FRANKFURT (Reuters) - Growth in global smartphone revenue is expected to slow this year as cheaper devices hit the market and weigh on average selling prices, research firm Gartner said on Thursday.
With demand in mature markets such as North America and Europe easing, top smartphone makers Samsung (005930.KS) and Apple (AAPL.O) are introducing cheaper models to new markets, such as Apple’s iPhone 5C.
“Sales of high-end smartphones will slow as increasing sales of low- and mid-price smartphones in emerging markets will shift the product mix to lower-end devices,” said Anshul Gupta, analyst at Gartner. “This will lead to a decline in average selling price and a slowdown in revenue growth.”
Global smartphone sales for the first time outpaced sales of normal handsets last year, accounting for 53.6 percent of overall sales in 2013 and 57.6 percent in the fourth quarter.
Overall 2014 smartphone sales are expected to increase to 1.2-1.3 billion devices from 968 million in 2013, Gupta said.
Of those smartphones, close to a billion will be running on Google’s (GOOG.O) mobile platform Android, which was on almost 760 million units, or 78.4 percent of all smartphones, in 2013.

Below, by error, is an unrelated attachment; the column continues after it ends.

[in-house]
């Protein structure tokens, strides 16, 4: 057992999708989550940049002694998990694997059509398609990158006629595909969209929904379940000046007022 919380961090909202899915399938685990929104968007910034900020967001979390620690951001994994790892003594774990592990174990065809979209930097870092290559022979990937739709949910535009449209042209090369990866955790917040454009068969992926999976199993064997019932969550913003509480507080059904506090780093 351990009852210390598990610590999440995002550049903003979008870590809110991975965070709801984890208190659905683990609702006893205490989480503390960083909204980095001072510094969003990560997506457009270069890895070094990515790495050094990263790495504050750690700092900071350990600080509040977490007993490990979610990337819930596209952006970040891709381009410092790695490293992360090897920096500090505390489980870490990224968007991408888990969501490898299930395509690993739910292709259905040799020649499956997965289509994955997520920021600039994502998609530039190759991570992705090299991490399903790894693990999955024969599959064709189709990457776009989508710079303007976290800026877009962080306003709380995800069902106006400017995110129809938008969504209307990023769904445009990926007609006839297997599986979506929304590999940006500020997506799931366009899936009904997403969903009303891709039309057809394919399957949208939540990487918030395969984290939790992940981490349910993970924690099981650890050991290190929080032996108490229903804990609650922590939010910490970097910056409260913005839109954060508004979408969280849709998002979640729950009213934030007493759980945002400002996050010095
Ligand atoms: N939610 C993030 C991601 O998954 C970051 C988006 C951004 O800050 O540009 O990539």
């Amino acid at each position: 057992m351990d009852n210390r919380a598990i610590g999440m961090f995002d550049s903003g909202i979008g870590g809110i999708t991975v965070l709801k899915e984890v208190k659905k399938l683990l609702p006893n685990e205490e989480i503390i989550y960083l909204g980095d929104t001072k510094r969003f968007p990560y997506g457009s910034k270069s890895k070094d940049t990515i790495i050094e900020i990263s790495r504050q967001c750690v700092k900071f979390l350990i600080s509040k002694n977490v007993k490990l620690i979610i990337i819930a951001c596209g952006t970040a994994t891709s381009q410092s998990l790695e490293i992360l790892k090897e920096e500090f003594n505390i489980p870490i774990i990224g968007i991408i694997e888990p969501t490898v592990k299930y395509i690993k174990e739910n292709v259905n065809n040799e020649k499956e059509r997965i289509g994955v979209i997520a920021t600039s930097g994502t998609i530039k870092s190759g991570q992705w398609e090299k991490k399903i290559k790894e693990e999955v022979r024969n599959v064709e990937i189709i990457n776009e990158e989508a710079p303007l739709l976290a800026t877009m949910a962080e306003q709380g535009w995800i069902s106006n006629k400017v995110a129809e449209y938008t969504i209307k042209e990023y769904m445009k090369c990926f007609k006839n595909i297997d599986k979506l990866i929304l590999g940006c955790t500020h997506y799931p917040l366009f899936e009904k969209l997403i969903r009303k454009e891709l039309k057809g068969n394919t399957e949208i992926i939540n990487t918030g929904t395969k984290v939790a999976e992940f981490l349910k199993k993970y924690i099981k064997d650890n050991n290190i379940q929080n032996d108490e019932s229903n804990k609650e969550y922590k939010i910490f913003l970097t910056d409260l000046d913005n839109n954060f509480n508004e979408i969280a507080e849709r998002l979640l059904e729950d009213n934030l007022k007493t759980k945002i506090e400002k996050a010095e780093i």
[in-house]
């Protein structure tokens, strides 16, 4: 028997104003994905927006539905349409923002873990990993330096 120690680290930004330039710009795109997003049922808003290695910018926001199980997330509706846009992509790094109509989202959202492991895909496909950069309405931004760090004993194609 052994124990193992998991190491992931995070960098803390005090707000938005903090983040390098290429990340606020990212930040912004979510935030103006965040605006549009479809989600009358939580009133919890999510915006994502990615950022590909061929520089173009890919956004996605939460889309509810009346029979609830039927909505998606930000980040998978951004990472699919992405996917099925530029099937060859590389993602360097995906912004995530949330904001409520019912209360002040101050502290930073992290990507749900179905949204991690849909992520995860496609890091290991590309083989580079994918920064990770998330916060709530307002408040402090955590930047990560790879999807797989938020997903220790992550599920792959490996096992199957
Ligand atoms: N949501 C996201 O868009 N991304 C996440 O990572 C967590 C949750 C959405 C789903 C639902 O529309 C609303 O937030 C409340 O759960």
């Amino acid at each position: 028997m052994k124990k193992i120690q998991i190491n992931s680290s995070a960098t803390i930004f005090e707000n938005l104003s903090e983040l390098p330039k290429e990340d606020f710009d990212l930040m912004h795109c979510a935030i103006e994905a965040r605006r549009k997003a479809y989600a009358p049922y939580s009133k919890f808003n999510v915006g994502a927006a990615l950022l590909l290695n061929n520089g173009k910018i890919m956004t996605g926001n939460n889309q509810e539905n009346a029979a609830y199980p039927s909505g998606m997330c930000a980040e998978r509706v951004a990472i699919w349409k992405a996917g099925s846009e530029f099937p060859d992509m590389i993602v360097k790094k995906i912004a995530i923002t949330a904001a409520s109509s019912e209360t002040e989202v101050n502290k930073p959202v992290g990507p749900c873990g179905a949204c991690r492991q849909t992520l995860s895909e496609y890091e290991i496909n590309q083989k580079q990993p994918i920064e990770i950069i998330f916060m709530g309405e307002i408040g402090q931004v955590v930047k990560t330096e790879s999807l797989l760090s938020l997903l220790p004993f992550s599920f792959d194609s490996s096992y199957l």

Apple’s mobile platform iOS was on 15.6 percent of all smartphones, down from 19.1 percent a year earlier.
Weaker demand for the priciest smartphones was already visible in the fourth quarter as Samsung and Apple saw their market share fall, while China’s Huawei HWT.UL gained, driven by an 85 percent increase in its smartphone sales as it expanded outside its home market.
Samsung’s market share dropped to 29.5 percent from 31.1 percent a year earlier, Apple saw its market share drop to 17.8 percent from 20.9 percent and Huawei’s share grew to 5.7 percent in the fourth quarter from 4.2 percent, according to Gartner.
Industry analysts expect that this trend will be more of a problem for Samsung than for Apple, which has not really played on the mass market and is not expected to do so.
“Samsung has to think about how to spread their sources, how to reinvent themselves and how they will have to innovate for the next year or two to protect their margin structures,” said Jefferies analyst Lee Simpson. “Strategies will have to change for handset vendors for this new era.”
The overall mobile phone market, which includes smartphones and normal voice phones, amounted to 1.8 billion units in 2013. Almost a quarter of the market was cornered by Samsung, up from 22 percent in 2012, while Nokia saw its market share drop to 13.9 percent from 19 percent, according to the Gartner data.
Reporting by Harro ten Wolde; editing by Tom Pfeiffer and Rosalind Russell